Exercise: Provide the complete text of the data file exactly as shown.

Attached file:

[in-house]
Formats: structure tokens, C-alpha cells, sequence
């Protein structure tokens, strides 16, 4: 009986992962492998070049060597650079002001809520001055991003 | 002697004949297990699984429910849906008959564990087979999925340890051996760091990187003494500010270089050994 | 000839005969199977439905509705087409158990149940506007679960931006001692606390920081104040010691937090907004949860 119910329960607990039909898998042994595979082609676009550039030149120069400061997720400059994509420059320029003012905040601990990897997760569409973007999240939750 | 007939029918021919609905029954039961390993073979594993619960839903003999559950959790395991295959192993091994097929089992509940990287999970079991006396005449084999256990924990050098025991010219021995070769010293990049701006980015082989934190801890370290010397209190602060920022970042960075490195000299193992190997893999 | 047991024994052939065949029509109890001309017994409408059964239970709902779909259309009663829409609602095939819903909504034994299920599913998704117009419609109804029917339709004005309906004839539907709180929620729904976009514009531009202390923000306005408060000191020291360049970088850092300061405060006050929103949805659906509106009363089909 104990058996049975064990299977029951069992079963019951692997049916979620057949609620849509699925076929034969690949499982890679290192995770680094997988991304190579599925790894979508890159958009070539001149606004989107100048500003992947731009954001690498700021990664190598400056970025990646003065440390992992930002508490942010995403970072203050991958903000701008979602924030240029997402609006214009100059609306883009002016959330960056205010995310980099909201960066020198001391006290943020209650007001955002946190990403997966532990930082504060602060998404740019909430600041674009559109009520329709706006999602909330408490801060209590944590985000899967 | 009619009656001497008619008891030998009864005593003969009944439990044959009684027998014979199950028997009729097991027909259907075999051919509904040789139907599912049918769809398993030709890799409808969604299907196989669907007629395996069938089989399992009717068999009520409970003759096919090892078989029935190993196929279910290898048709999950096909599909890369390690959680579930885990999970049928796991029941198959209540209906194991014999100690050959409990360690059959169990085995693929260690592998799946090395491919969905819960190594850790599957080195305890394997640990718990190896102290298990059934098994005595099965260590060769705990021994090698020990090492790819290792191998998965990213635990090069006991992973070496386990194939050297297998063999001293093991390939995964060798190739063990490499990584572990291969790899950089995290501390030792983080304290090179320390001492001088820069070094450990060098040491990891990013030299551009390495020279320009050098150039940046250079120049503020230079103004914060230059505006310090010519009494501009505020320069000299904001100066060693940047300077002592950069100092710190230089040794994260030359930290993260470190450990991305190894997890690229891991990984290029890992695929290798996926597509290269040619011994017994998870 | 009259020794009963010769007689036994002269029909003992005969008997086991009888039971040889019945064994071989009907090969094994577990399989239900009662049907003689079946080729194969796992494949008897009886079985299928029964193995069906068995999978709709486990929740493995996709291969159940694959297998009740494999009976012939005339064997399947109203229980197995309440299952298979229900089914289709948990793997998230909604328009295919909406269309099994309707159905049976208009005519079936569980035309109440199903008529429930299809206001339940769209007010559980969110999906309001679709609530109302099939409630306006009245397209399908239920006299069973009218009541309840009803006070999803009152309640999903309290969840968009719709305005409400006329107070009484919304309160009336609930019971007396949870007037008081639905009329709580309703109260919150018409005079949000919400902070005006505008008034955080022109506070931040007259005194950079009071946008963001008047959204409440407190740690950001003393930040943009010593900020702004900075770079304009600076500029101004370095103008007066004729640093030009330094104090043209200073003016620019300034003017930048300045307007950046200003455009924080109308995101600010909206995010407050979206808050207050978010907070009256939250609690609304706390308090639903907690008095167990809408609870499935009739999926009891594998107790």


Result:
[in-house]
Formats: structure tokens, C-alpha cells, sequence
């Protein structure tokens, strides 16, 4: 009986992962492998070049060597650079002001809520001055991003 | 002697004949297990699984429910849906008959564990087979999925340890051996760091990187003494500010270089050994 | 000839005969199977439905509705087409158990149940506007679960931006001692606390920081104040010691937090907004949860 119910329960607990039909898998042994595979082609676009550039030149120069400061997720400059994509420059320029003012905040601990990897997760569409973007999240939750 | 007939029918021919609905029954039961390993073979594993619960839903003999559950959790395991295959192993091994097929089992509940990287999970079991006396005449084999256990924990050098025991010219021995070769010293990049701006980015082989934190801890370290010397209190602060920022970042960075490195000299193992190997893999 | 047991024994052939065949029509109890001309017994409408059964239970709902779909259309009663829409609602095939819903909504034994299920599913998704117009419609109804029917339709004005309906004839539907709180929620729904976009514009531009202390923000306005408060000191020291360049970088850092300061405060006050929103949805659906509106009363089909 104990058996049975064990299977029951069992079963019951692997049916979620057949609620849509699925076929034969690949499982890679290192995770680094997988991304190579599925790894979508890159958009070539001149606004989107100048500003992947731009954001690498700021990664190598400056970025990646003065440390992992930002508490942010995403970072203050991958903000701008979602924030240029997402609006214009100059609306883009002016959330960056205010995310980099909201960066020198001391006290943020209650007001955002946190990403997966532990930082504060602060998404740019909430600041674009559109009520329709706006999602909330408490801060209590944590985000899967 | 009619009656001497008619008891030998009864005593003969009944439990044959009684027998014979199950028997009729097991027909259907075999051919509904040789139907599912049918769809398993030709890799409808969604299907196989669907007629395996069938089989399992009717068999009520409970003759096919090892078989029935190993196929279910290898048709999950096909599909890369390690959680579930885990999970049928796991029941198959209540209906194991014999100690050959409990360690059959169990085995693929260690592998799946090395491919969905819960190594850790599957080195305890394997640990718990190896102290298990059934098994005595099965260590060769705990021994090698020990090492790819290792191998998965990213635990090069006991992973070496386990194939050297297998063999001293093991390939995964060798190739063990490499990584572990291969790899950089995290501390030792983080304290090179320390001492001088820069070094450990060098040491990891990013030299551009390495020279320009050098150039940046250079120049503020230079103004914060230059505006310090010519009494501009505020320069000299904001100066060693940047300077002592950069100092710190230089040794994260030359930290993260470190450990991305190894997890690229891991990984290029890992695929290798996926597509290269040619011994017994998870 | 009259020794009963010769007689036994002269029909003992005969008997086991009888039971040889019945064994071989009907090969094994577990399989239900009662049907003689079946080729194969796992494949008897009886079985299928029964193995069906068995999978709709486990929740493995996709291969159940694959297998009740494999009976012939005339064997399947109203229980197995309440299952298979229900089914289709948990793997998230909604328009295919909406269309099994309707159905049976208009005519079936569980035309109440199903008529429930299809206001339940769209007010559980969110999906309001679709609530109302099939409630306006009245397209399908239920006299069973009218009541309840009803006070999803009152309640999903309290969840968009719709305005409400006329107070009484919304309160009336609930019971007396949870007037008081639905009329709580309703109260919150018409005079949000919400902070005006505008008034955080022109506070931040007259005194950079009071946008963001008047959204409440407190740690950001003393930040943009010593900020702004900075770079304009600076500029101004370095103008007066004729640093030009330094104090043209200073003016620019300034003017930048300045307007950046200003455009924080109308995101600010909206995010407050979206808050207050978010907070009256939250609690609304706390308090639903907690008095167990809408609870499935009739999926009891594998107790």